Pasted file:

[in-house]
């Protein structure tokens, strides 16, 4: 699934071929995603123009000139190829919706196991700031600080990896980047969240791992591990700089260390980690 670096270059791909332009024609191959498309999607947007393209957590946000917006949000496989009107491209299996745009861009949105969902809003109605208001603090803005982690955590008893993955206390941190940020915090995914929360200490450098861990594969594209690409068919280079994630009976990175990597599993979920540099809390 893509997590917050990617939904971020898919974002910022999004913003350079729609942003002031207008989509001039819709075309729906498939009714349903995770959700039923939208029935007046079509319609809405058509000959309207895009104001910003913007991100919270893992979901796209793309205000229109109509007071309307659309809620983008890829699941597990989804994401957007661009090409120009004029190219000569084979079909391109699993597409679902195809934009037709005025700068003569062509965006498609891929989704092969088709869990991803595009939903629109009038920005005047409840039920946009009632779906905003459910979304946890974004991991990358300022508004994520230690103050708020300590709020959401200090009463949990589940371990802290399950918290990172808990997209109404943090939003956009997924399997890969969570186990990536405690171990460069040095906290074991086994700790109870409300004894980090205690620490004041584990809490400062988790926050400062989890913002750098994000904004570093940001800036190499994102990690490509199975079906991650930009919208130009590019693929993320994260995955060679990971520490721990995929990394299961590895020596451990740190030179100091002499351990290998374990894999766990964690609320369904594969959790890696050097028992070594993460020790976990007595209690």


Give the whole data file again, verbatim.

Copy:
[in-house]
């Protein structure tokens, strides 16, 4: 699934071929995603123009000139190829919706196991700031600080990896980047969240791992591990700089260390980690 670096270059791909332009024609191959498309999607947007393209957590946000917006949000496989009107491209299996745009861009949105969902809003109605208001603090803005982690955590008893993955206390941190940020915090995914929360200490450098861990594969594209690409068919280079994630009976990175990597599993979920540099809390 893509997590917050990617939904971020898919974002910022999004913003350079729609942003002031207008989509001039819709075309729906498939009714349903995770959700039923939208029935007046079509319609809405058509000959309207895009104001910003913007991100919270893992979901796209793309205000229109109509007071309307659309809620983008890829699941597990989804994401957007661009090409120009004029190219000569084979079909391109699993597409679902195809934009037709005025700068003569062509965006498609891929989704092969088709869990991803595009939903629109009038920005005047409840039920946009009632779906905003459910979304946890974004991991990358300022508004994520230690103050708020300590709020959401200090009463949990589940371990802290399950918290990172808990997209109404943090939003956009997924399997890969969570186990990536405690171990460069040095906290074991086994700790109870409300004894980090205690620490004041584990809490400062988790926050400062989890913002750098994000904004570093940001800036190499994102990690490509199975079906991650930009919208130009590019693929993320994260995955060679990971520490721990995929990394299961590895020596451990740190030179100091002499351990290998374990894999766990964690609320369904594969959790890696050097028992070594993460020790976990007595209690």